While Biden said he now understands that China has no imminent plan to invade Taiwan, he did rebuke Xi over Beijing’s “coercive and increasingly aggressive actions toward” the island, according to the White House. China’s readout of the talks expressed irritation with a central premise of Biden’s foreign policy – the global clash between democracy and autocracy, and the fact that relations with Beijing tend to be viewed by this prism.
“Neither side should try to remold the other in one’s own image or seek to change or even subvert the other’s system,” the Chinese Foreign Ministry said.
“Instead of talking in one way and acting in another, the United States needs to honor its commitments with concrete action,” the readout added.
Equally, Xi’s public comments before the talks that “a statesman should think about and know where to lead his country. He should also think about and know how to get along with other countries and the wider world,” could be seen as an acknowledgment of new responsibility with China now a major world power. But they could also be read as the kind of lecture that Washington once delivered to Chinese leaders that Xi is now taking the opportunity to throw back at the US.
Biden said after the talks that he didn’t find Xi “more confrontational or more conciliatory. I found him the way he’s always been: Direct and straightforward. … We were very blunt with one another about places where we disagreed or where we were uncertain of each other’s position.”
Such commentary suggests heated behind-closed-doors disagreements on the most volatile areas in the relationship – Taiwan, trade and human rights, for example. But at least, after adding a measure of strategic confusion to the US position on Taiwan with his own recent comments that suggested Washington would come to the island’s defense in the event of a Chinese invasion, Biden said he and Xi now understood exactly where one another were coming from.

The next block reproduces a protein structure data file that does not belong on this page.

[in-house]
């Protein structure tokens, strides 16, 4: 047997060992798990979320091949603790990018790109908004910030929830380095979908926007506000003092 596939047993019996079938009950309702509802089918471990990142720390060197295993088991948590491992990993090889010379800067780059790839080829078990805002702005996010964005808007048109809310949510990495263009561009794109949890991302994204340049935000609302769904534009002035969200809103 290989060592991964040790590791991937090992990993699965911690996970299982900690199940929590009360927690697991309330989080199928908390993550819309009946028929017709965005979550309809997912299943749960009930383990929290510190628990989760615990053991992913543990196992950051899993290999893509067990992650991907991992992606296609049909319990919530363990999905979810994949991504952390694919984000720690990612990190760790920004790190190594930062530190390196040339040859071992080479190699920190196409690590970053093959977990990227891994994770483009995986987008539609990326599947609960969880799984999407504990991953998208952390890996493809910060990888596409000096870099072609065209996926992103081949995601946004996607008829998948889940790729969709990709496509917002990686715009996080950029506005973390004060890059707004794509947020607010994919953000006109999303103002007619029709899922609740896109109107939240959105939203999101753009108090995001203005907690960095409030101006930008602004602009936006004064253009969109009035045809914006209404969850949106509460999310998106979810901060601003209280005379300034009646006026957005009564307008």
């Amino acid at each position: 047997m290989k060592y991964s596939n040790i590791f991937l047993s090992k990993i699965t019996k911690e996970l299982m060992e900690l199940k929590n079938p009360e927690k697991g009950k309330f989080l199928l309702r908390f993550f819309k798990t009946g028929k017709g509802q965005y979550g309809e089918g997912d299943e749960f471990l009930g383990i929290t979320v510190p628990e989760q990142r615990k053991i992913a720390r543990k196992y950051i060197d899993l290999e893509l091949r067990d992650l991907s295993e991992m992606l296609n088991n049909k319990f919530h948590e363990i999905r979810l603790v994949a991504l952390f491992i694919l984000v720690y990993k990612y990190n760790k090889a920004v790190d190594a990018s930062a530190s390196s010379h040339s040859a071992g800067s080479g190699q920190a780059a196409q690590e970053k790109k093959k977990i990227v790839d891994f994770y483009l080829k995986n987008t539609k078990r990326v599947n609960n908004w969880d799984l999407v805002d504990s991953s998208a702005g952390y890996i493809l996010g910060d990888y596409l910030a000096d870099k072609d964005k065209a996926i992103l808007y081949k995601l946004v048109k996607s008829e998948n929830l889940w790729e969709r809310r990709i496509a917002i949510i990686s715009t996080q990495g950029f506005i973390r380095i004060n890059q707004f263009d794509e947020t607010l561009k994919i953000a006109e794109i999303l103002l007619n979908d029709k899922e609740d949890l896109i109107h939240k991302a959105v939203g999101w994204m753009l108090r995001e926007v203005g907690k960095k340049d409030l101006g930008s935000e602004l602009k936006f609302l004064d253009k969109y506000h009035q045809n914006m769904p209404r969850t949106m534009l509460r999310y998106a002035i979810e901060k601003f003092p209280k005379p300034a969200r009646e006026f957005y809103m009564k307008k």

But there were some signs that the world’s most powerful nations can still work together in the planet’s wider interests.
Biden publicly told Xi that the US was ready to reengage in climate talks – at an opportune moment for the Egypt climate summit. After the talks, a White House readout said that the two leaders “agreed to empower key senior officials to maintain communication and deepen constructive efforts” on climate change, global macroeconomic stability including debt relief, health security and global food security.”
The US statement that Xi and Biden “reiterated their agreement that a nuclear war should never be fought and can never be won and underscored their opposition to the use or threat of use of nuclear weapons in Ukraine” was also important.
While Beijing has yet to confirm Xi’s side of the conversation, China’s consummation of a new friendship with Moscow just before the invasion of Ukraine caused alarm in the West. And as top US and Russian officials met in Turkey on Monday, partly about the nuclear issue, the signals coming out of the Xi-Biden talks could be an important indication of restraint from Beijing to Moscow and a diplomatic win for Washington.
Biden’s maneuvering is also the latest sign that an emerging goal of his foreign policy is to stress differences between Moscow and Beijing. Before he went to Asia, Biden suggested that China didn’t have that much respect for either Russian President Vladimir Putin or Russia itself.
So, Washington’s foreign policy has come full circle, since part of Richard Nixon’s motivation in engaging China during the 1970s Cold War deep freeze was to open strategic gaps between Beijing and Moscow.
Things aren’t so different now, though the dynamic between the Kremlin and Beijing has reversed, with China the global power and Russia the junior partner.